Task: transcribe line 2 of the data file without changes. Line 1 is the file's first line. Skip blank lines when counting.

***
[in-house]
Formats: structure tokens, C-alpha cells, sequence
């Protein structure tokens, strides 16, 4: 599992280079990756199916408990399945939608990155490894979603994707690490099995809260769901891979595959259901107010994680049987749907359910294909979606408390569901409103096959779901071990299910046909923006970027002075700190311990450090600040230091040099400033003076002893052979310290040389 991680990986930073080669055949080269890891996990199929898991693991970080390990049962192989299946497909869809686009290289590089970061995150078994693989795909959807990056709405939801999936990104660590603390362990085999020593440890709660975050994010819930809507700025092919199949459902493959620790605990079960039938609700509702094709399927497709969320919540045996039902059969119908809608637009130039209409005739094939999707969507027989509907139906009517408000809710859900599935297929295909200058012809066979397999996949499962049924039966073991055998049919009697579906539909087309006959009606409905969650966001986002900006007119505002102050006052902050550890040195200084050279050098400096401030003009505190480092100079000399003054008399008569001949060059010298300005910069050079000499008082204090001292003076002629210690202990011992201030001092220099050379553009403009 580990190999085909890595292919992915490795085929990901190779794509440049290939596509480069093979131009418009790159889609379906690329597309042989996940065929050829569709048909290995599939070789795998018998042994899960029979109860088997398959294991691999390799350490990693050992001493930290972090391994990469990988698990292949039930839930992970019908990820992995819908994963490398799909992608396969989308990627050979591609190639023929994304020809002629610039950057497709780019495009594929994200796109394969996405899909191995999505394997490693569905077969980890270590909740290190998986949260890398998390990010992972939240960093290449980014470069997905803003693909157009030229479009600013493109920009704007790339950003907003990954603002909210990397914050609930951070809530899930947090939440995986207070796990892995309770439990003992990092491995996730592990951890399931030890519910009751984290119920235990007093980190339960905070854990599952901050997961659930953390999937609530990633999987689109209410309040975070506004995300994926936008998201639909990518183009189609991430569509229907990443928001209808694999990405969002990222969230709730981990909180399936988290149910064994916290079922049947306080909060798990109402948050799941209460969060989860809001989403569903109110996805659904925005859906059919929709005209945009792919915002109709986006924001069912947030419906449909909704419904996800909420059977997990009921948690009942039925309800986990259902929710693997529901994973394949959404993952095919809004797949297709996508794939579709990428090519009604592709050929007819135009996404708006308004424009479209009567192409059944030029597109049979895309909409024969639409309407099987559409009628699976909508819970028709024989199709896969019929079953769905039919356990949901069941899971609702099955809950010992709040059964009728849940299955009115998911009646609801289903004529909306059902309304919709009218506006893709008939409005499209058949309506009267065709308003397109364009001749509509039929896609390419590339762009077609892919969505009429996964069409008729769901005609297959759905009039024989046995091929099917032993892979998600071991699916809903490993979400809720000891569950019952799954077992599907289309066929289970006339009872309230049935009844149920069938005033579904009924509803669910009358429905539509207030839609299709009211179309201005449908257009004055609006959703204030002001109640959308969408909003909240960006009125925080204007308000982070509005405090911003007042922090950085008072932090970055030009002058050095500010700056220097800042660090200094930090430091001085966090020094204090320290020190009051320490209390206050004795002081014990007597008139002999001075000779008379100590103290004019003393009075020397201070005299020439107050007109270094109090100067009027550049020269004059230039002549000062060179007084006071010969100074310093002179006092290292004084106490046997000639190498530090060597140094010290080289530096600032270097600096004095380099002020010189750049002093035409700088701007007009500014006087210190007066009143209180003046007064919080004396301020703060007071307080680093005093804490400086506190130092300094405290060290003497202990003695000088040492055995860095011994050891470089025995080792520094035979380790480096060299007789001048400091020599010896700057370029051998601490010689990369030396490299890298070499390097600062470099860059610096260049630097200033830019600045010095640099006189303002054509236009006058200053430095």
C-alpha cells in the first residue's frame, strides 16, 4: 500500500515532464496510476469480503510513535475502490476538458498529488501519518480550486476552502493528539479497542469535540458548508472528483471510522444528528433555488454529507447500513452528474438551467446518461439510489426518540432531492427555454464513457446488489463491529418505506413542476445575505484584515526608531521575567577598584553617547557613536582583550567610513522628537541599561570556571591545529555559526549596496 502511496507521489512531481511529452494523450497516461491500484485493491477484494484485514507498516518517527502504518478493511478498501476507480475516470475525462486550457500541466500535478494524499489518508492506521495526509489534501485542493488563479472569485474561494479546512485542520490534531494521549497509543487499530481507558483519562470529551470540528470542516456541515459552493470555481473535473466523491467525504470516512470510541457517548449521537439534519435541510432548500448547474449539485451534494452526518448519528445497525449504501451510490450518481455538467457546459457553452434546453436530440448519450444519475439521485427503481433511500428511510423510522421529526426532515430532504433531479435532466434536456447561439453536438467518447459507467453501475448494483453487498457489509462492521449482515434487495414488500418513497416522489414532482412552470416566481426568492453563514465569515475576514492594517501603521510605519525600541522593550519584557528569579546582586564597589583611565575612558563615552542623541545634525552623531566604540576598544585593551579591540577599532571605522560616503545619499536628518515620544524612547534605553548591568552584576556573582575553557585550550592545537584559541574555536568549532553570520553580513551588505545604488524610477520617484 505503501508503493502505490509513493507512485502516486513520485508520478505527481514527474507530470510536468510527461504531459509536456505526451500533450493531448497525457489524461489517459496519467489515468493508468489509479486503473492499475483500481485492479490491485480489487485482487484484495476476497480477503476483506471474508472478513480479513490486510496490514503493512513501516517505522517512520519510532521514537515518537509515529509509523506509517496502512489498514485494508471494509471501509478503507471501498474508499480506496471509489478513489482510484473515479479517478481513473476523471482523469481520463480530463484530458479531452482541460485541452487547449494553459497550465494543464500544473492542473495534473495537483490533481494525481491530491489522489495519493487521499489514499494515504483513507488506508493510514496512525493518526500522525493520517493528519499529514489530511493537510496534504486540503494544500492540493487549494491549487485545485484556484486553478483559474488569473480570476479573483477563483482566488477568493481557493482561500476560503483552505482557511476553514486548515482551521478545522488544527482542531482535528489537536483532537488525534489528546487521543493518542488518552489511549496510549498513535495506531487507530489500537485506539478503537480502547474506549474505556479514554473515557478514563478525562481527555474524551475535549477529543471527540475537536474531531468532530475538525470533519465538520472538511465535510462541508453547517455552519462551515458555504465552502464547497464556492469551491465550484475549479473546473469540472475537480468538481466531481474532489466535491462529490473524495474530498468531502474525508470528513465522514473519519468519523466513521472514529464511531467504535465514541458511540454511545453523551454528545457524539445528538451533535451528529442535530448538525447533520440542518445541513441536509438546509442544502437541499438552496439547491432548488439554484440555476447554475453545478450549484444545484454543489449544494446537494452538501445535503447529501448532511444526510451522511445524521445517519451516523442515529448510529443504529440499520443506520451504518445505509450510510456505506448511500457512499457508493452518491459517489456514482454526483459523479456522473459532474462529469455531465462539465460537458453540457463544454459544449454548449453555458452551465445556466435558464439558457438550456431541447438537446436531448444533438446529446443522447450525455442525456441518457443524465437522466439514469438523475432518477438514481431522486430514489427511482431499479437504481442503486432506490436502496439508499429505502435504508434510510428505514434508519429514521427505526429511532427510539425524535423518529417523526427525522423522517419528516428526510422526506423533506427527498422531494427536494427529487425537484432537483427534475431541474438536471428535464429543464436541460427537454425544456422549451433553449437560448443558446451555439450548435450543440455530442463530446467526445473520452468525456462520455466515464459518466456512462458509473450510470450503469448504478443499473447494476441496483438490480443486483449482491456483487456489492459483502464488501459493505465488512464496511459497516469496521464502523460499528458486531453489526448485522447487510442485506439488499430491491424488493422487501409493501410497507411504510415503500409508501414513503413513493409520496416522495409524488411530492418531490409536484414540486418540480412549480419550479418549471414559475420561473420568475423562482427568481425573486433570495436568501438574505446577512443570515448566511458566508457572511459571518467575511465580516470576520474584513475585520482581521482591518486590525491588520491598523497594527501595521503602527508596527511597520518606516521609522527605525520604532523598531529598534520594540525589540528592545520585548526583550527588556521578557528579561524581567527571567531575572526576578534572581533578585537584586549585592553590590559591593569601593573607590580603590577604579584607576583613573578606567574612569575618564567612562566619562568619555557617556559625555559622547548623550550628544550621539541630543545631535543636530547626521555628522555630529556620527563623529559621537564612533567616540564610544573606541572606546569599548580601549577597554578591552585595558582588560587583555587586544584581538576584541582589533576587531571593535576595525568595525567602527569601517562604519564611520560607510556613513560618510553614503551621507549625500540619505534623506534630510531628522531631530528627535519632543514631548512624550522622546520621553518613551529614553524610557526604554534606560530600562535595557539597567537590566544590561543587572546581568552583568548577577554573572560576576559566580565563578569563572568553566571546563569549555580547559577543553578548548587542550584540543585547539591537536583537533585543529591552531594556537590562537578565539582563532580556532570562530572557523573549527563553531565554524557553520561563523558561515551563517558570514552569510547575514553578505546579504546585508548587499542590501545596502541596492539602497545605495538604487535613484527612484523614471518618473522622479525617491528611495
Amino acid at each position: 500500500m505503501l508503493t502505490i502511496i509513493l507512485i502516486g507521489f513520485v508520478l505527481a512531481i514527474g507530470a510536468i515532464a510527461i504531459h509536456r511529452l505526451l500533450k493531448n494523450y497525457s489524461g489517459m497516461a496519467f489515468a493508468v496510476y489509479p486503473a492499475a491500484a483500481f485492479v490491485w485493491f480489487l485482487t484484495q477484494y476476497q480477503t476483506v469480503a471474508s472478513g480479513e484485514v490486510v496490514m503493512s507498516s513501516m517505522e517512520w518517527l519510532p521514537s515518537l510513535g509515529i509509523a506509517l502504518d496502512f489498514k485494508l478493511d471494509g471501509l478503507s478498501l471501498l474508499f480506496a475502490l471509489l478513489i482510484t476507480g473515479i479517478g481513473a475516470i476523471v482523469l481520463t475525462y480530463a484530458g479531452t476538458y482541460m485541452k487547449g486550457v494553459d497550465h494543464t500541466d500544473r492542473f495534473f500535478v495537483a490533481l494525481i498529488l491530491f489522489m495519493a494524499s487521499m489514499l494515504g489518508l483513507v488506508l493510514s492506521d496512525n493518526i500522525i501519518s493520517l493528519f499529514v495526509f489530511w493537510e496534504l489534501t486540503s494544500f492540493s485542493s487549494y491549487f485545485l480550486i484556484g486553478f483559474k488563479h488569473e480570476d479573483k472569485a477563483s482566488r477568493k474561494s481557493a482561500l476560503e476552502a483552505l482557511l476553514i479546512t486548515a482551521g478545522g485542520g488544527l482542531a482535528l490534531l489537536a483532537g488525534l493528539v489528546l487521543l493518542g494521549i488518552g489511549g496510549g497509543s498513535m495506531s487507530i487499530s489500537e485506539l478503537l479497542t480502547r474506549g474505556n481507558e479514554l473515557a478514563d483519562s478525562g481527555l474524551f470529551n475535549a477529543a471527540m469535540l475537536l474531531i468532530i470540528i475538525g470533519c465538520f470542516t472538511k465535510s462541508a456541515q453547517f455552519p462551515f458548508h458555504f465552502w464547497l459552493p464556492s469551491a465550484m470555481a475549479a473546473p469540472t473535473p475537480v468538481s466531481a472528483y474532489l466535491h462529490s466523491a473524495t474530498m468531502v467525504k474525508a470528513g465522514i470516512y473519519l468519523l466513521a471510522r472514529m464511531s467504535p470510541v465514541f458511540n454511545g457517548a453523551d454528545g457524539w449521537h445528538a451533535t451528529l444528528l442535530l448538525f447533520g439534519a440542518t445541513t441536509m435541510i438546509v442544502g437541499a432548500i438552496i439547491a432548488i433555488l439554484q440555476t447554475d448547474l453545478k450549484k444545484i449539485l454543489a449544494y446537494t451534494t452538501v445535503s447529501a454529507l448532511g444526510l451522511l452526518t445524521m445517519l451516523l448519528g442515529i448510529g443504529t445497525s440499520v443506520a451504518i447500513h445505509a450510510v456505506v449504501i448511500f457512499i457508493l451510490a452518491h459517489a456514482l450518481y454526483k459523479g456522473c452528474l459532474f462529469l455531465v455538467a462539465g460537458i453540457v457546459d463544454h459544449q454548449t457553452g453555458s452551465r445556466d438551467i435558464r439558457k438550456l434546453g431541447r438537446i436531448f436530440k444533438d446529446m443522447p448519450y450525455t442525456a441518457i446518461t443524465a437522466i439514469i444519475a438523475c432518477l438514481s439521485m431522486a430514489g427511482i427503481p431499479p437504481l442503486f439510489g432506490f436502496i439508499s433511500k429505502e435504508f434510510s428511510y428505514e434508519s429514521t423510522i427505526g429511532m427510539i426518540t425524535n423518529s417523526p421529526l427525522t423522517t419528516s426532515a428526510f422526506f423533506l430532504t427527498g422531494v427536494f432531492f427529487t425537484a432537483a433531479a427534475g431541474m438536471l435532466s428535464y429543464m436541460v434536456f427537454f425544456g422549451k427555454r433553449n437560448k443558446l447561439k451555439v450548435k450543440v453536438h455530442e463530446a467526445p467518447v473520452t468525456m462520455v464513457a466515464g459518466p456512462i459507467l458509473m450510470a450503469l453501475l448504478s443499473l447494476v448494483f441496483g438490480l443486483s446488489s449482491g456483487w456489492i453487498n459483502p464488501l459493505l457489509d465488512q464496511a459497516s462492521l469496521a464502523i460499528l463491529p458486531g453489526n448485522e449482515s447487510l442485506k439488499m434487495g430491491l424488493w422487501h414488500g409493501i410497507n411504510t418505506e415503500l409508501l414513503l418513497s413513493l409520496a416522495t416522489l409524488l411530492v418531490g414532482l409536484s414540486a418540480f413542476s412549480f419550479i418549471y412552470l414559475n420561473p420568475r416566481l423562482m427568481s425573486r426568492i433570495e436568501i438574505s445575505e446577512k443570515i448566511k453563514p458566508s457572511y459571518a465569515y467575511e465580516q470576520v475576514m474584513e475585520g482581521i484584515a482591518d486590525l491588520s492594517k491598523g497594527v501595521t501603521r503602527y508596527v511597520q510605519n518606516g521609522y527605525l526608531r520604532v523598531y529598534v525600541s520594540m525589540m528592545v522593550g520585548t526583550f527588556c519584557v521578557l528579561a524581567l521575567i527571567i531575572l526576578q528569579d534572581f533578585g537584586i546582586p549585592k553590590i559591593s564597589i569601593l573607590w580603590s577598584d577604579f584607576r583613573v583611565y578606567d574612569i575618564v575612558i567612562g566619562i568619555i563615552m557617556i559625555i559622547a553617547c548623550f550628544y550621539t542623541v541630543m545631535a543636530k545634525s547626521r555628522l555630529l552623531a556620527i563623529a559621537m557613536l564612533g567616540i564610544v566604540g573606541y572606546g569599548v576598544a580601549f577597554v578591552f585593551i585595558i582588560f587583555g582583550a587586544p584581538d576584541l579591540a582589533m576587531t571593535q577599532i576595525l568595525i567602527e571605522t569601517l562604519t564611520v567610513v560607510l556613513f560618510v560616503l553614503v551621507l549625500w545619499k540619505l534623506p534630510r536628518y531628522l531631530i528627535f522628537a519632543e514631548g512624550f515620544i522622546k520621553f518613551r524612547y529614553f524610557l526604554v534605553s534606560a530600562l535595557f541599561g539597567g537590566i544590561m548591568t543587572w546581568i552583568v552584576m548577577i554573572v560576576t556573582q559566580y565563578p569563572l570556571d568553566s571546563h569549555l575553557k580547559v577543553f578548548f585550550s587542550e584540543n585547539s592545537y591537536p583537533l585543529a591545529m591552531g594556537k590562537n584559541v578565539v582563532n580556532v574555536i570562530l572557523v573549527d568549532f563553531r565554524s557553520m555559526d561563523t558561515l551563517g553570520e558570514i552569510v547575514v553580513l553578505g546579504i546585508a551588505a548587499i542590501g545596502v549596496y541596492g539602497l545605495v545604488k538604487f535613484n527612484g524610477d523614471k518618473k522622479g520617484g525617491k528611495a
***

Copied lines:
Formats: structure tokens, C-alpha cells, sequence